It is possible to form a higher conception of the character of Richard than that given by Mr. Kean : but we cannot imagine any character represented with greater distinctness and precision, more perfectly articulated in every part. Perhaps indeed there is too '

much of what is technically called execution. When we first saw this celebrated actor in the part, we thought he sometimes failed from an


exuberance of manner, and dissipated the impression of the general character by the variety of his re

To be complete, his delineation of it should have more solidity, depth, sustained and impassioned feeling, with somewhat less brilliancy, with fewer glancing lights, pointed transitions, and pantomimick evolutions.

The Richard of Shakspeare is towering and lofty ; equally impetuous and commanding; haughty, violent, and subtle ; bold and treacherous ; confident in his strength as well as his-cunning; raised high by his birth, and higher by his talents and his crimes; a royal usurper, a princely hypocrite, a tyrant and a murderer of the house of Plantagenet.

“ But I was born so high :
Our aery buildeth in the cedar's top,
And dallies with the wind, and scorns the sun."

The idea conveyed in these liņes (which are indeed omitted in the miserable medley acted for Richard III.) is never lost sight of by Shakspeare, and should not be out of the actor's mind for a moment. The restless and sanguinary Richard is not a man striving to be great, but to be greater than he is; conscious of his strength of will, his power of intellect, his daring courage, his elevated station ; and making use of these advantages to commit unheard of crimes, and to shield himself from remorse and infamy...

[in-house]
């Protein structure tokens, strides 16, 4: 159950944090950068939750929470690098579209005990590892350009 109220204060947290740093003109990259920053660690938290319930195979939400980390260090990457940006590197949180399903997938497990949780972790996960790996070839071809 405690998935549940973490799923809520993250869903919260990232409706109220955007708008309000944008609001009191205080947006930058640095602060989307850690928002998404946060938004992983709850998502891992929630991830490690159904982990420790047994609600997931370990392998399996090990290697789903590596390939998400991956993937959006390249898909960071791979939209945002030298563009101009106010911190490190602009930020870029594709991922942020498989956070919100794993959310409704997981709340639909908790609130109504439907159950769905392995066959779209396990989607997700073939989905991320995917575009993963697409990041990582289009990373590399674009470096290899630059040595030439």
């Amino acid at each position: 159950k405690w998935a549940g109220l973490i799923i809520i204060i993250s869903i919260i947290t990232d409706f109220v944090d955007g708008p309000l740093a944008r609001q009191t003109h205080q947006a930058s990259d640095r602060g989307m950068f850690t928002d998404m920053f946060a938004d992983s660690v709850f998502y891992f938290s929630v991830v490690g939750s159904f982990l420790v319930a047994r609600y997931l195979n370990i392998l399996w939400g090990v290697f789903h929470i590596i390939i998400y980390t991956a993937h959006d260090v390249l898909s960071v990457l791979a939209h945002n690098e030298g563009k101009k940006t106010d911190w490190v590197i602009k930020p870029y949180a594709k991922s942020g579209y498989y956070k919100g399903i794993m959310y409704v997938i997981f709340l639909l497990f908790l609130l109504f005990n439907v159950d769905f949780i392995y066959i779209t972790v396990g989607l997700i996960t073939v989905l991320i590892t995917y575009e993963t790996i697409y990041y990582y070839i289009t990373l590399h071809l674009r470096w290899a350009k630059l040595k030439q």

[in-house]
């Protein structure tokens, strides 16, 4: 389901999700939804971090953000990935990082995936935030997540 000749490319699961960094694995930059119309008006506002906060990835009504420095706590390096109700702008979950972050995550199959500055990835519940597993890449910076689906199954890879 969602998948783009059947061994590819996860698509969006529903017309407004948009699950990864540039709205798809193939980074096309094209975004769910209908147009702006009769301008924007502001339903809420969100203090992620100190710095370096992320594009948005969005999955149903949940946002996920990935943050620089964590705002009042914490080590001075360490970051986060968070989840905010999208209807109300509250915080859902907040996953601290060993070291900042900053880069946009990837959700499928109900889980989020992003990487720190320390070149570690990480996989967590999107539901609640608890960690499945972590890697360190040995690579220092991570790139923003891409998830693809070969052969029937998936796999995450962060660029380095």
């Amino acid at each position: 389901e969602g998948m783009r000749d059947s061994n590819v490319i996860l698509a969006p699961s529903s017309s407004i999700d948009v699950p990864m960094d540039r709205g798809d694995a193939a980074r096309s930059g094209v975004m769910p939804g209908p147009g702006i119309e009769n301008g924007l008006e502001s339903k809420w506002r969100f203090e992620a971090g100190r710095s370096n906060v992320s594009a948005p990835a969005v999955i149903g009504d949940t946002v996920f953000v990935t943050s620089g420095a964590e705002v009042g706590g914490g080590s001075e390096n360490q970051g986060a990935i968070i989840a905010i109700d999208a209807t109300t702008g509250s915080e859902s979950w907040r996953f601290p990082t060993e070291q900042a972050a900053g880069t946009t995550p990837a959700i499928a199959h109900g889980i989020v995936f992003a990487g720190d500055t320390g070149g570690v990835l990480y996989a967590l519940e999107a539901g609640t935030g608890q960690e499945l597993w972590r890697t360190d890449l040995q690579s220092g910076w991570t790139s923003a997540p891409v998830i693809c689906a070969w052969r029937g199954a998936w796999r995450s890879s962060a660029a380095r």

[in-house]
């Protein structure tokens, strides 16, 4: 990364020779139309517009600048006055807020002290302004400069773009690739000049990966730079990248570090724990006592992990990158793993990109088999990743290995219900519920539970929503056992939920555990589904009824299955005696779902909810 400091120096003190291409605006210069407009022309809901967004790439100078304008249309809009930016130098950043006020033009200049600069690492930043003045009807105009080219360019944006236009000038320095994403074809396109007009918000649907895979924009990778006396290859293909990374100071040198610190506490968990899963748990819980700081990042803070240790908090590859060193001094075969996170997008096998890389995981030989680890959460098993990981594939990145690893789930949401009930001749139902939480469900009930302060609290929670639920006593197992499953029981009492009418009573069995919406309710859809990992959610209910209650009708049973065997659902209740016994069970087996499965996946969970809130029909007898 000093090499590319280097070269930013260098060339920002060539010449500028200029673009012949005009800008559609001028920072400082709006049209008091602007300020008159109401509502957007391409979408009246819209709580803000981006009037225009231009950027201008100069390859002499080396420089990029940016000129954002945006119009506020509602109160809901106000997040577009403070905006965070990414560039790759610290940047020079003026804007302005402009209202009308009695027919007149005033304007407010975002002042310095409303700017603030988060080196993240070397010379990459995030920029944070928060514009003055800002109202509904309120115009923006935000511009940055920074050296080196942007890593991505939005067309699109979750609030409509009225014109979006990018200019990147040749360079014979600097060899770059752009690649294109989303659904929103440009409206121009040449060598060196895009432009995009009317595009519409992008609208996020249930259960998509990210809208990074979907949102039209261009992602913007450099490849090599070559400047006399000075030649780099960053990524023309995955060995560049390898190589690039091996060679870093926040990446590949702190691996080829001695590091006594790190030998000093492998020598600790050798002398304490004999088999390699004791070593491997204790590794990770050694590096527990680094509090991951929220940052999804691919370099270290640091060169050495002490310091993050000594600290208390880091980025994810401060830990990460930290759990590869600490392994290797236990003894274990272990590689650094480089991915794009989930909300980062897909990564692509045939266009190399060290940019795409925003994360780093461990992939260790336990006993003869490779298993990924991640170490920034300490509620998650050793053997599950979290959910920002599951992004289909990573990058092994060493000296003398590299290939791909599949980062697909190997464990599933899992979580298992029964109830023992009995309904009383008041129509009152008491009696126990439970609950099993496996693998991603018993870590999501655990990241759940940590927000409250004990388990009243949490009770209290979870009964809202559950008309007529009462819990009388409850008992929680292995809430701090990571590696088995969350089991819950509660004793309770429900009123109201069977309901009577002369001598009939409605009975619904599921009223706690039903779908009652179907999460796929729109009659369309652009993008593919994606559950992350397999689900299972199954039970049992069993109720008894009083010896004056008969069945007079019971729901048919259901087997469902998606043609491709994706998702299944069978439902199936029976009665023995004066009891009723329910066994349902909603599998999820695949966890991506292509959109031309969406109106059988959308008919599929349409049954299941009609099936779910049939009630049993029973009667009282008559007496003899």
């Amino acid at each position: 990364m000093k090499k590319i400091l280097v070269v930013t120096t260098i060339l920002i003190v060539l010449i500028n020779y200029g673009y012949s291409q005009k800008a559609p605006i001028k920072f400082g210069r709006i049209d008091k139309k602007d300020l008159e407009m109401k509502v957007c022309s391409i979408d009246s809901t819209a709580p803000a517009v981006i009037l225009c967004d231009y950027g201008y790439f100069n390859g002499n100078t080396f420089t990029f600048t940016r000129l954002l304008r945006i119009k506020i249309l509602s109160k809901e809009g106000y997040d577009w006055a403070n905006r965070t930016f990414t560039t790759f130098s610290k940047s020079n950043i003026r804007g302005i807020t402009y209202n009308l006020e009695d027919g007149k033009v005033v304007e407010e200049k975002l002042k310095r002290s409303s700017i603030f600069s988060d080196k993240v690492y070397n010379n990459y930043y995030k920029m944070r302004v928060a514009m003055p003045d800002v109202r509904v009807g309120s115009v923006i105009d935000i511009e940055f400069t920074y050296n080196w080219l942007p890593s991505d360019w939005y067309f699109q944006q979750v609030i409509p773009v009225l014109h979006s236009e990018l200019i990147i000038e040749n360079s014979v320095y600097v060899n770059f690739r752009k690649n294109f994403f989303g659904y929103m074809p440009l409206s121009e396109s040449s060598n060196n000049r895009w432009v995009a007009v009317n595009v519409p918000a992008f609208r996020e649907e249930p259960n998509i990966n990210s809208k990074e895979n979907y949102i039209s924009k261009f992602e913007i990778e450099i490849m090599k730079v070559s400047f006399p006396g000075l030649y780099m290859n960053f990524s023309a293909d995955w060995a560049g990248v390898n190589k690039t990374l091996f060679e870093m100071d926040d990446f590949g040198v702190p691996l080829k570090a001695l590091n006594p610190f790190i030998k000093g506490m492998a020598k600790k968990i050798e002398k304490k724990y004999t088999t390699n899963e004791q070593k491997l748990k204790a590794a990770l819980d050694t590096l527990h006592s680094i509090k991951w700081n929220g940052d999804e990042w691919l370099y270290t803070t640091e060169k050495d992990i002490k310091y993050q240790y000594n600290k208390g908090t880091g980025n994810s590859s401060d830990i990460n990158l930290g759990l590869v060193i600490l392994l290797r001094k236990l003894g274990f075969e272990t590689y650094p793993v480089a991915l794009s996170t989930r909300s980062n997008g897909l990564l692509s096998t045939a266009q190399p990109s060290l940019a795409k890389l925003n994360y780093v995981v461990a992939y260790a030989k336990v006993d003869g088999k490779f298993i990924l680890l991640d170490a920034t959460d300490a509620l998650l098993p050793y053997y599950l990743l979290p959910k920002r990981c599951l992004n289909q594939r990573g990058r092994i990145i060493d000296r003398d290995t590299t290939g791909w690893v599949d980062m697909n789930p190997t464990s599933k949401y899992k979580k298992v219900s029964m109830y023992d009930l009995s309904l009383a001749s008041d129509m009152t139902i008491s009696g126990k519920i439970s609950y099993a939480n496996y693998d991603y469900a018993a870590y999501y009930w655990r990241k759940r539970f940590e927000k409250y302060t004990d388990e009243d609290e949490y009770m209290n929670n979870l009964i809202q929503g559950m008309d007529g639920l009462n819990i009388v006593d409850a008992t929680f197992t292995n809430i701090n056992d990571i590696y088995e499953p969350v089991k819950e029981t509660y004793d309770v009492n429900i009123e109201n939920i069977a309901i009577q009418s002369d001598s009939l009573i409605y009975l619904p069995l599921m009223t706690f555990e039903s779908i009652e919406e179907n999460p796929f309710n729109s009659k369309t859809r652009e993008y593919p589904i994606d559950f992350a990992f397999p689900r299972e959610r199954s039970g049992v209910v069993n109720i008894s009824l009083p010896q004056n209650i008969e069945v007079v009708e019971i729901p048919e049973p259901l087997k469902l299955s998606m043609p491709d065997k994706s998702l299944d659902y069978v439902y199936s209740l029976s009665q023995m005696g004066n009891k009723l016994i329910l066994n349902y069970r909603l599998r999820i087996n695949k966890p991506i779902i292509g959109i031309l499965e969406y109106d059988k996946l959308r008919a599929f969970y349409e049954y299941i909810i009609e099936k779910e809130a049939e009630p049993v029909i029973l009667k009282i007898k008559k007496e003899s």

If Mr. Kean does not entirely succeed in concentrating all the lines of the character, as drawn by Shakspeare, he gives an animation, vigour, and relief to the part which we have not seen equalled. He is more refined than Cooke ; more bold,

varied, and original than Kemble in the same character. In some parts he is deficient in dignity, and particularly in the scenes of state business, he has by no means an air of artificial authority. There is at times an aspiring elevation, an enthusiastick rapture in his expectations of attaining the crown, and at others a gloating expression of sullen delight, as if he already clenched the bauble, and held it in his grasp. : The courtship scene with Lady Anne is an admirable exhibition of smooth and smiling villany. The prògress of wily adulation, of encroaching bumility, is finely marked by his action, voice and eye. He seems, like the first fempter, to approach his prey, secure of the event, and as if success had smoothed his way before bim. The late Mr. Cooke's manner of representing this scene was more vehement, hurried, and full of anxious uncertainty. This, though more natural in general, was less in character in this particular instance. Richard should woo less as a Jover than as an actor-o shew his mental sila periority, and power of making others the playthings of his purposes. Mr. Kean's attitude in leaning against the side of the stage before he comes forward to address Lady Anne, is one of the most graceful and striking ever witnessed on the stage. It would do for Titian to paint. The frequent and rapid transition of his voice from the expression of the fiercest: passion to the most familiar: tones of conversation, was that which gave a peculiar grace of novelty to his acting on his first appearance. This has been since imitated and caricatured . by others, and he himself uses the artifice more sparing